At this point, Okja is more than just a movie. To the critics and audience members who booed it at the Cannes Film Festival, furious that Netflix wasn't giving it a widespread theatrical release, it's a sign that original filmmaking may be doomed at the multiplexes and will soon migrate permanently to streaming services. To American viewers, it's a wake-up call that foreign cinema is more than just art-house curios -- it now offers better, more interesting blockbusters than what the Hollywood studios are selling us. To those unfamiliar with director and co-writer Bong Joon-ho, it's an introduction to a filmmaker who's like Steven Spielberg with a darker sense of humor. It's an action movie, a comedy, a coming-of-age tale, an E.T.-like fable about the bond between a child and an unusual creature, a screed against corporate livestock practices. It's everything.
It's, frankly, maybe a little too much. Messy and overstuffed, and with about a half-dozen characters who don't really serve a purpose in the plot, Okja frequently feels like it's bitten off more than it can chew. While the first half of the movie is a blast, the second half is unable to recapture that rhythm because it gets bogged down with having too many pieces on the board. But even if it isn't perfect, it's still bursting with a ton of provocative ideas, memorable characters, and unforgettable sequences; you'll be thinking about it for days afterward, if only to reflect on how lame and small-minded the average franchise-oriented blockbuster is by comparison.
The story centers on the friendship between Mija, a young girl living in the South Korean countryside with her grandfather, and Okja, a giant pig that's been genetically engineered by the morally ambiguous Mirando Corporation. After years of raising Okja as part of a highly publicized science project for Mirando, Mija is horrified to discover that her porcine pal is really just a more efficient form of livestock, and that the company have come to collect her to turn her into pork products. Mija sets out to rescue Okja, and along the way, falls in with a quirky group of animal-rights activists who are also planning to free the giant pig -- in their case, to use her to commit a larger act of corporate sabotage that could bring down Mirando.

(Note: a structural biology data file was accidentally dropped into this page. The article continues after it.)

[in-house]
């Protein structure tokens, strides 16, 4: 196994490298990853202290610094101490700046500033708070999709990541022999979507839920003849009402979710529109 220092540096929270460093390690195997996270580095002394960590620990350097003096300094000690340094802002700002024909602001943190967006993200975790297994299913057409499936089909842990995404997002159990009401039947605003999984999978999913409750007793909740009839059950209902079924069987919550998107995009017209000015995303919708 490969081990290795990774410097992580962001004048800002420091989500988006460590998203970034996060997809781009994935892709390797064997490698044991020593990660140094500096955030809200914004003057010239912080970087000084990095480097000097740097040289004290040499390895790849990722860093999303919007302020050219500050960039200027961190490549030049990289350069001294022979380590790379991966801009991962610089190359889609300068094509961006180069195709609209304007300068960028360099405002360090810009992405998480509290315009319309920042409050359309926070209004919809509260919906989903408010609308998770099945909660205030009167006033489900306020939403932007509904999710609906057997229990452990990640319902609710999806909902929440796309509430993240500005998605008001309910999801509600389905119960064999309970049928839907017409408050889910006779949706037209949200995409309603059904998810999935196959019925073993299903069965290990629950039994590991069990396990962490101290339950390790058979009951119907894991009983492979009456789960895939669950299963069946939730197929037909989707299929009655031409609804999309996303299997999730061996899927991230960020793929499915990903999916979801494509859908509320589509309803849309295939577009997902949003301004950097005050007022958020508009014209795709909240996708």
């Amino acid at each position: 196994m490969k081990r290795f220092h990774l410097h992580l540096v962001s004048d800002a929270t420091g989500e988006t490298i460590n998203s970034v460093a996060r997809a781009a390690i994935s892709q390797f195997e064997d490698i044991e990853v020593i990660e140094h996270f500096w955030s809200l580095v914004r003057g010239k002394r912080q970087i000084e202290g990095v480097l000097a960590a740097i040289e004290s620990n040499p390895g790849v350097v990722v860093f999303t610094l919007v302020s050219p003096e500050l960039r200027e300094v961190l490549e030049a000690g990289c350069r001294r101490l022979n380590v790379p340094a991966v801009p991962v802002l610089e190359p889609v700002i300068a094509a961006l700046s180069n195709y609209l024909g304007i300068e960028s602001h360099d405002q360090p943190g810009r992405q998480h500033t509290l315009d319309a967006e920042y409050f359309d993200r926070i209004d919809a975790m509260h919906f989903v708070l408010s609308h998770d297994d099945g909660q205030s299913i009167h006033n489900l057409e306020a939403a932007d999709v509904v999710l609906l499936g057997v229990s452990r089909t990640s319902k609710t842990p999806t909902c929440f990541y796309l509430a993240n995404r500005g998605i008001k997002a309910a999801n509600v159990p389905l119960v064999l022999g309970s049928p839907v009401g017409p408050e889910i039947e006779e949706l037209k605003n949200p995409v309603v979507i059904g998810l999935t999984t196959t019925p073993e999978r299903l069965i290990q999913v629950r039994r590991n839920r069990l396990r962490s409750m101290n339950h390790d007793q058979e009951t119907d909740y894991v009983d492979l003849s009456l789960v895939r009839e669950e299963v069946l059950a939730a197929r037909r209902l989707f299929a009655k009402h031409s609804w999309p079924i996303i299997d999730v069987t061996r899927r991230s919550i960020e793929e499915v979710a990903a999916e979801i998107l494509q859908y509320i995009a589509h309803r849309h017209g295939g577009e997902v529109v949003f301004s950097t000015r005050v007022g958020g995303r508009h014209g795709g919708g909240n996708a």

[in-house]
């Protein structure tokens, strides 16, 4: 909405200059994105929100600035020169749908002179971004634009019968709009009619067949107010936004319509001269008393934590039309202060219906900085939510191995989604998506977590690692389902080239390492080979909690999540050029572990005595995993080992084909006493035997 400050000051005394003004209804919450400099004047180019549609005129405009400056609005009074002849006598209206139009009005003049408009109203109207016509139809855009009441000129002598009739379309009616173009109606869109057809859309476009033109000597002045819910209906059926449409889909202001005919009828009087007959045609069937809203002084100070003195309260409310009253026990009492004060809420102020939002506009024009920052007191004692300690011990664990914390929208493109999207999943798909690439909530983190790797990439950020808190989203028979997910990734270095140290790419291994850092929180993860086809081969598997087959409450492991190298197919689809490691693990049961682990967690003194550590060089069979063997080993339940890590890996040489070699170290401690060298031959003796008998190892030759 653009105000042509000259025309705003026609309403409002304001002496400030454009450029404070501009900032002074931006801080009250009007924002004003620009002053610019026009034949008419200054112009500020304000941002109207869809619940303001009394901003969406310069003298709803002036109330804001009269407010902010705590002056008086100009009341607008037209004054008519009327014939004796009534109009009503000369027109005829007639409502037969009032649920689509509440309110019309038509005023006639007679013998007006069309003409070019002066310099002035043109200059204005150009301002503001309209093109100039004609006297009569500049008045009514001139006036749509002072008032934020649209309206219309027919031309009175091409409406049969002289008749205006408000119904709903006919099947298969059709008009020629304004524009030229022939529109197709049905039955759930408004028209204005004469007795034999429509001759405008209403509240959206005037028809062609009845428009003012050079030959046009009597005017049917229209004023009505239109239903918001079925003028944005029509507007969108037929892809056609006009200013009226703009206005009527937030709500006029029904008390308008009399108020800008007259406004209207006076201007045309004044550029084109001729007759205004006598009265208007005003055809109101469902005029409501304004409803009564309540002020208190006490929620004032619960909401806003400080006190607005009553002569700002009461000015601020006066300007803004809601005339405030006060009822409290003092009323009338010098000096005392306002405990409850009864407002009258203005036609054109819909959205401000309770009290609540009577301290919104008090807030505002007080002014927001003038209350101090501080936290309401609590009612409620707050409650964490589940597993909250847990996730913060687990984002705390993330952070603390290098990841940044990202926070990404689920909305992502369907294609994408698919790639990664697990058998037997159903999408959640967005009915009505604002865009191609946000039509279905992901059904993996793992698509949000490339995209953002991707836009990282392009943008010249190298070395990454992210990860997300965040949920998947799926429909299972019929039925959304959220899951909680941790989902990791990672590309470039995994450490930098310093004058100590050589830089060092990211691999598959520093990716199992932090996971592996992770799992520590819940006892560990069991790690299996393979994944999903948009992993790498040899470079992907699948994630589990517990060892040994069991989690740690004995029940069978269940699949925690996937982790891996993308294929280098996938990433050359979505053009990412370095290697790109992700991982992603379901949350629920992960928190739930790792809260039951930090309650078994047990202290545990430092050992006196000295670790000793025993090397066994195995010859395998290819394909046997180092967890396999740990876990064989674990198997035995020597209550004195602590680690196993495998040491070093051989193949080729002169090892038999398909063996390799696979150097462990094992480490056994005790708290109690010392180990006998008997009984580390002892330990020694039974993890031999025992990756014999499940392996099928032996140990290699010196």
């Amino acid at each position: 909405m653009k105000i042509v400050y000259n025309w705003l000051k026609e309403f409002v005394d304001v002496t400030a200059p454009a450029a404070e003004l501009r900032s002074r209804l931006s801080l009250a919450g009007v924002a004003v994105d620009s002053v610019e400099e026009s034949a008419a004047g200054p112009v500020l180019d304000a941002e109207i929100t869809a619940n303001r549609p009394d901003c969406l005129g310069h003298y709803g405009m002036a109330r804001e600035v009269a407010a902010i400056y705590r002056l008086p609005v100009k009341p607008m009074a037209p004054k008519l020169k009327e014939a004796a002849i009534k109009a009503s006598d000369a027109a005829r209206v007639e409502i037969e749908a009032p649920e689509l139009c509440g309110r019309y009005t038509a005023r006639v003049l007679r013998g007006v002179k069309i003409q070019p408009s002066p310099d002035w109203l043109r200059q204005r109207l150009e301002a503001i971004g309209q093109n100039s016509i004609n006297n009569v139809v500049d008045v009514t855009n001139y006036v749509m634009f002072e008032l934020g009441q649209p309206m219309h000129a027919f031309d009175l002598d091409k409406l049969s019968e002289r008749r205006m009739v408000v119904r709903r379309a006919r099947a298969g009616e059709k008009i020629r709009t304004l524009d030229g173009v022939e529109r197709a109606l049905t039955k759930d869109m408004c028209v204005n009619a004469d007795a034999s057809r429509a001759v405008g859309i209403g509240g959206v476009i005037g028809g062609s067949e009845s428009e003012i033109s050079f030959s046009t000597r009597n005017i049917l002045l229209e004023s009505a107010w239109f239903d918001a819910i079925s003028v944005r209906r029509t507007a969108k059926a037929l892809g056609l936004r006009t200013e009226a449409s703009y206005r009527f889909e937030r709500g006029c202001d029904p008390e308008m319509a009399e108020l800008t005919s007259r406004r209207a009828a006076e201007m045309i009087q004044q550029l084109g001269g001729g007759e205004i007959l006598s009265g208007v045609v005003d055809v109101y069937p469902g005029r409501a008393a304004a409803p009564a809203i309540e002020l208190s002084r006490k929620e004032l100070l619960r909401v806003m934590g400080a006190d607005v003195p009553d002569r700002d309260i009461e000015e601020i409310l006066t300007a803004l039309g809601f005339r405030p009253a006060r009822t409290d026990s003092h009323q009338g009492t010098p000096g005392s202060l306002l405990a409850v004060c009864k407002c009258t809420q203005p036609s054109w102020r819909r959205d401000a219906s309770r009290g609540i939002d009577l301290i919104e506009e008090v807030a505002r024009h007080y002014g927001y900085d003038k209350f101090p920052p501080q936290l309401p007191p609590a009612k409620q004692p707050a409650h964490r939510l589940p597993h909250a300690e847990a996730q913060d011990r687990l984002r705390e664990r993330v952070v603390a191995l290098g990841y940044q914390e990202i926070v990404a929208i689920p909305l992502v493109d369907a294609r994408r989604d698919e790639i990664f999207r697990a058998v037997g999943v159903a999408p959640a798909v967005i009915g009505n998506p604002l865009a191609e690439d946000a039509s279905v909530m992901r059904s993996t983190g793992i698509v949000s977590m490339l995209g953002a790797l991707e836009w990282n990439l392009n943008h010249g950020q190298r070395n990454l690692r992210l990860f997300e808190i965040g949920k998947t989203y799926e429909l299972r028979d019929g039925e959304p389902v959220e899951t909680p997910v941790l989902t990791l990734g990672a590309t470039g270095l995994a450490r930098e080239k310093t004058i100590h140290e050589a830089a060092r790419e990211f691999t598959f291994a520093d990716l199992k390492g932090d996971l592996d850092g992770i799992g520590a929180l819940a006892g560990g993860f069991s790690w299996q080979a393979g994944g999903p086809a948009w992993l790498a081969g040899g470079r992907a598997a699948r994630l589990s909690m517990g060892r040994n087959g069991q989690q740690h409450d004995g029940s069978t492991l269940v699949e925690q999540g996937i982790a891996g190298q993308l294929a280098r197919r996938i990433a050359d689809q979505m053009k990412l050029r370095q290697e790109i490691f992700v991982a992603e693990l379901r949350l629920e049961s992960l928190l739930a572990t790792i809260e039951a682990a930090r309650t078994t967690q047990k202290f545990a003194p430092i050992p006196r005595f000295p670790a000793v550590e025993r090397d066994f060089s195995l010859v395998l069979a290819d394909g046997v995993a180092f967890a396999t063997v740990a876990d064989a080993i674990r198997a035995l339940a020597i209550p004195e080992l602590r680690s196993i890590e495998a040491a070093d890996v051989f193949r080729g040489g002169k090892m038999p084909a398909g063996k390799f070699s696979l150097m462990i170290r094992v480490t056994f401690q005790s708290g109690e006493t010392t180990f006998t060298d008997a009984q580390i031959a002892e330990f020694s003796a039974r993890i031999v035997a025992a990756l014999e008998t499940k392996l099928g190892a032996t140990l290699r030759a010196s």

That's a lot of plot right there, and that doesn't even include the machinations within Mirando itself: Tilda Swinton plays both Lucy Mirando, the company's current CEO (who's obsessed with spinning the "superpig" project into good PR), and her more ruthless twin sister Nancy (who plans to take over the corporation and focus solely on profits). Giancarlo Esposito plays another corporate suit, and Jake Gyllenhaal is a nerdy wildlife-show host who's employed as a spokesman for the company. Unfortunately, their squabbling never amounts to much, and somehow the film's ultimate villain appears onscreen only about ten minutes before the climax. Maybe Bong Joon-ho wanted to use their scenes to dissect the nature of modern agribusiness, but even in that case, he isn't quite sure what he wants to say: There's some vague dialogue that points out that people are disgusted by the idea of genetically modified foods, although they're technically safe and help feed humanity, so it's not that bad for corporations to lie about them, but it still looks really shady?
Okja is on firmer ground when it sticks to being an adventure yarn, one with some truly staggering set pieces. The very best sequence in the film is a madcap chase through Seoul, with Mija, a handful of Mirando flunkies, and the animal-rights activists all trying to get ahold of Okja as she races over a highway and through a shopping mall. It's deliriously entertaining and very, very funny; it will make your heart ache as you realize that this is what we're missing out on as Hollywood wastes billions to have anonymous hacks make forgettable crap like Spider-Man 19 and Dracula Teams Up With the Mummy. That scene is pure movie magic, and it's enough to recommend the film as a must-see all by itself. Yes, it's a shame that hardly anyone will get to experience Okja in an actual movie theater. But how can we accuse Netflix of ruining cinema when they're the only company left willing to bankroll something so defiantly weird and thrilling?